Hey, I love to follow the NBA, but not enough to sit through an entire playoff game that I have no rooting interest in. I think I differ from a lot of people who follow the NBA in that my passion for the individuals in the game – the Stephen Jacksons, the Tim Duncans, and of course the LeBron Jameses – doesn’t really translate into me becoming passionate about their teams. Basically, I’m rooting for a lot of things in the NBA Playoffs. I want to see KG win a championship, but I also want to see LeBron and the Cavs somehow upset the Celtics. I want to see the Spurs win another championship, but I also want to see Chris Paul and company make a run to the Finals. Every time I see Paul-Chandler alley-oop during the San Antonio-New Orleans series, part of me will say “Woohoo!” and part will say “D’oh!” Outside of the Raptors there are no teams I’m fully rooting for in the playoffs, and that makes for me not caring for the first three quarters of 87.5% of playoff games.

I’m still interested in the outcome of the games, don’t get me wrong. But I’m not going to wait around for the full four quarters to see what happens. I’ll tune in for crunch time of a lot of games — I’ve ended up passively watching a Lakers-Nuggets game just to see how awesome Melo and AI are. I even checked out a Wizards-Cavs game to see the true MVP of the NBA dice up D.C.’s finest. But the bottom line is that while March Madness has me pretty much glued to the couch, the NBA Playoffs have me checking scores on Yahoo! Sports to see if I should stop studying to check out T-Mac against the Jazz in the fourth.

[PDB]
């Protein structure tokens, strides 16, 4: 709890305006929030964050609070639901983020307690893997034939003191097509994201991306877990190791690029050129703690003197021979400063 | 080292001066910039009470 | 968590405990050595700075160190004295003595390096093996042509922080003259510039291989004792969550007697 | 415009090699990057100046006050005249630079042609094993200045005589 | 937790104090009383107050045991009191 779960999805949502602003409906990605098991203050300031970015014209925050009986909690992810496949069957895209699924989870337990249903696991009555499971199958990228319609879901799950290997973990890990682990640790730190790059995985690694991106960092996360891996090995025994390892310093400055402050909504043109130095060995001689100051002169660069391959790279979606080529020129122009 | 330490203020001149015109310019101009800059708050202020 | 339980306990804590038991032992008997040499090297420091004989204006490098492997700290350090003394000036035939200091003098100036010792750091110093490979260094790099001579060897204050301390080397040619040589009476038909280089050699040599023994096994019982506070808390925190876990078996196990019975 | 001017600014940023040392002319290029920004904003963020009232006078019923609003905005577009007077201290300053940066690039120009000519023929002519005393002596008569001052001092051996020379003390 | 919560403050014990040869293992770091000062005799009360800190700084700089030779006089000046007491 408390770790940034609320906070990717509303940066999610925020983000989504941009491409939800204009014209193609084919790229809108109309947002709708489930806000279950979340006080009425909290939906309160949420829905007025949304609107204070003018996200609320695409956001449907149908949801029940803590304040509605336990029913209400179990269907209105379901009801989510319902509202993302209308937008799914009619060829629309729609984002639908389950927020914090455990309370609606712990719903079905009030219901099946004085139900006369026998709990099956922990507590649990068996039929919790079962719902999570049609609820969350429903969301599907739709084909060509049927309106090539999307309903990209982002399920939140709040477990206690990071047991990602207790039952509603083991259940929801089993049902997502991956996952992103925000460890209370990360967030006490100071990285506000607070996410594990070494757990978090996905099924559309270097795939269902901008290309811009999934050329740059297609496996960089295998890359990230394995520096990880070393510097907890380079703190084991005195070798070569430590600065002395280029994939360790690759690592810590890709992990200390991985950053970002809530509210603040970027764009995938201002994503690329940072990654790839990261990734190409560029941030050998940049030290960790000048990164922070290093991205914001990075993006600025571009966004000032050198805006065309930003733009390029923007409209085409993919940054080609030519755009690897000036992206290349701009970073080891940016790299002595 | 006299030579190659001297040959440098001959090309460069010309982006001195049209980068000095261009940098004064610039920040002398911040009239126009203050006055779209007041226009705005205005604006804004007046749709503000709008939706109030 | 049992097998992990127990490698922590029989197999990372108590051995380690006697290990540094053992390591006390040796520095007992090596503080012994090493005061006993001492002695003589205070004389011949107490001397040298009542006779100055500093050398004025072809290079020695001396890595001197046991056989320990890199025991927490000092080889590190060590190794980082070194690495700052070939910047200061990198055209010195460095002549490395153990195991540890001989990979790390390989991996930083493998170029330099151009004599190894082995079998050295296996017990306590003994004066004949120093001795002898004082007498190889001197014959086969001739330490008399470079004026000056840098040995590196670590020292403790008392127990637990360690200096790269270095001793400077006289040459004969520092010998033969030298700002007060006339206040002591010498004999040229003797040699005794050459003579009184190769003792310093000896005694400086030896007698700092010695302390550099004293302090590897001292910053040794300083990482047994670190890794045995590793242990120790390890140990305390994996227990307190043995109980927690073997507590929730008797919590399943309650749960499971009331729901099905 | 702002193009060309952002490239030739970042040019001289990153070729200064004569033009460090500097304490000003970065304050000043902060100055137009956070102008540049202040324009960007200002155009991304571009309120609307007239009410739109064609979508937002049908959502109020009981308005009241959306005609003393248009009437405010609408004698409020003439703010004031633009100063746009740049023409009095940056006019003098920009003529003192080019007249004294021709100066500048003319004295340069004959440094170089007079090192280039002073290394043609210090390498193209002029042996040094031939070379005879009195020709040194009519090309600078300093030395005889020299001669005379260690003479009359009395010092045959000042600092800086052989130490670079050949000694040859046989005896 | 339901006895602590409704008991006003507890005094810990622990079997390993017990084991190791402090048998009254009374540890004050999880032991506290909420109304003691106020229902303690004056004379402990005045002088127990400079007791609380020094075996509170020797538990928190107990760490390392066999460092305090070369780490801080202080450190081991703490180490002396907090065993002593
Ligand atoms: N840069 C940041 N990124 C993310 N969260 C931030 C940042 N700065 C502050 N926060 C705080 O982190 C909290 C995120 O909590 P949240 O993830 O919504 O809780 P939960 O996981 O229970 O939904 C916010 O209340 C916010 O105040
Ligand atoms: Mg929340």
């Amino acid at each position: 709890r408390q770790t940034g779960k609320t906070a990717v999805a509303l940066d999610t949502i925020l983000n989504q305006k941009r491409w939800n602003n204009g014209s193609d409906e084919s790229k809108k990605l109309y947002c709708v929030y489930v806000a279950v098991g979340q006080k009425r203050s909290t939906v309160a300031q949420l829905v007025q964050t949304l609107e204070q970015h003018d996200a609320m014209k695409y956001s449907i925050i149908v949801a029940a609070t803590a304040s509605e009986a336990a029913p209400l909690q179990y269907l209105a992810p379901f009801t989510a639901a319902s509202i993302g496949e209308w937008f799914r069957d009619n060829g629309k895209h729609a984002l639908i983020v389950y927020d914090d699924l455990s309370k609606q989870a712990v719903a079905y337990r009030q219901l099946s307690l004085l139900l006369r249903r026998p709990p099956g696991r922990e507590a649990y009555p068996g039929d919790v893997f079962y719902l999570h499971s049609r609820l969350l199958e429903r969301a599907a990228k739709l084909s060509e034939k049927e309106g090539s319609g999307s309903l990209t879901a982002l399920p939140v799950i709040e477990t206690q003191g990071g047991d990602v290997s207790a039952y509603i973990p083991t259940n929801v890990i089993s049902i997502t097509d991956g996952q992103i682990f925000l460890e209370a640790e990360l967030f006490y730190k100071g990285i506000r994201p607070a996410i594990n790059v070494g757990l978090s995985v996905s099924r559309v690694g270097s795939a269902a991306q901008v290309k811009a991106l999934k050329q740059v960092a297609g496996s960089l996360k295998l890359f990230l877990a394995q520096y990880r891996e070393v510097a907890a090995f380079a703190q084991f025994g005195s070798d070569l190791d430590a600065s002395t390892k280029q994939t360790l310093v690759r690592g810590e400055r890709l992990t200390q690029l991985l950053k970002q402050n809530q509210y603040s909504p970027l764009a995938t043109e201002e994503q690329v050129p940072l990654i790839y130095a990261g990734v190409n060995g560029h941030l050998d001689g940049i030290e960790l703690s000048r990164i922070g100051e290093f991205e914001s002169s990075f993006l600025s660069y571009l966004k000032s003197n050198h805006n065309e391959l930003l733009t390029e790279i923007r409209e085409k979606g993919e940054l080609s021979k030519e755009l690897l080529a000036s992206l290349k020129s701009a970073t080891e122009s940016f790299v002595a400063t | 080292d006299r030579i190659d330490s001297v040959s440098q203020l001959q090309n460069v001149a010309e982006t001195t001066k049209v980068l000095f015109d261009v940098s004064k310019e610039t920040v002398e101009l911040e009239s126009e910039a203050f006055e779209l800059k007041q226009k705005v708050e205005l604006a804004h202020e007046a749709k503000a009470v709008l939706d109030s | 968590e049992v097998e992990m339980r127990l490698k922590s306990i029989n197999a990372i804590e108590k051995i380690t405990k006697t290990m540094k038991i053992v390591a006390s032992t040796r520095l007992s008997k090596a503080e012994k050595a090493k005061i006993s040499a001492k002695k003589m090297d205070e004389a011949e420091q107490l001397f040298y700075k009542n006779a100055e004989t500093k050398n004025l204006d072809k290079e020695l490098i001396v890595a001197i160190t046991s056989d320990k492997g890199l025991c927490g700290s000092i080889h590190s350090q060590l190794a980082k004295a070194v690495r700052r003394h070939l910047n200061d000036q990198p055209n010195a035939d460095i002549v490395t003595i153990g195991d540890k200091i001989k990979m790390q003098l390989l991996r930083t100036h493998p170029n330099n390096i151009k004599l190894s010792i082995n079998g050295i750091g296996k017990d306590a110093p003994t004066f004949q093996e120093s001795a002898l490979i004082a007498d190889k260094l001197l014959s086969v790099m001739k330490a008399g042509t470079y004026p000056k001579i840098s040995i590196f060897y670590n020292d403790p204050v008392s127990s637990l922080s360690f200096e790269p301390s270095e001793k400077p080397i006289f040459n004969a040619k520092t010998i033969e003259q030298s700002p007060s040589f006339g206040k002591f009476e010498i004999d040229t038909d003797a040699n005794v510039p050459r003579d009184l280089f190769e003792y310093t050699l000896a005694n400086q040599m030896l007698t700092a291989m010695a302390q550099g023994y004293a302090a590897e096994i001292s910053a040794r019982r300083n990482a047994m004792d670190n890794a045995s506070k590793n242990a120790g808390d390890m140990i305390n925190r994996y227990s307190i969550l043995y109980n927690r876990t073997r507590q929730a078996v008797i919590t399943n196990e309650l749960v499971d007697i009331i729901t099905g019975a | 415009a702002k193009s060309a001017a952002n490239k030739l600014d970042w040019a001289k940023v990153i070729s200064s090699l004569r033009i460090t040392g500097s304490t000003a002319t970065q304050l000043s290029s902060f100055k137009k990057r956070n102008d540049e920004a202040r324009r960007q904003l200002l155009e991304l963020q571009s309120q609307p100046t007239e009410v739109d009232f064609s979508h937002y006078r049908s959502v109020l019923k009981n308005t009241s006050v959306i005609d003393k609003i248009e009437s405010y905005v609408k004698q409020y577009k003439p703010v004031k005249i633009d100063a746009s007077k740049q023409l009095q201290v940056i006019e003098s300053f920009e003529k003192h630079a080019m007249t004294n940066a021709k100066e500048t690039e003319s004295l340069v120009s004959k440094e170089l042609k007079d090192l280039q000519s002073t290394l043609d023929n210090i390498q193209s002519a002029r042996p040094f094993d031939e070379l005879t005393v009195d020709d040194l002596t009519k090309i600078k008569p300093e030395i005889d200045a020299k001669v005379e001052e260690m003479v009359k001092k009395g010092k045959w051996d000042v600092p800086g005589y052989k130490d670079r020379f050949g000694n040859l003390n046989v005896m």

(Quick note about the NBA Playoffs and their number one fan, the aforementioned Bill Simmons: I hate it when he goes crazy over individual battles, like he did in this column. Deron Williams and Chris Paul going head to head for the Point Guard Championship of the World? Really? After reading that piece I had to check the NBA rulebook and make sure basketball was still being played by teams of five.)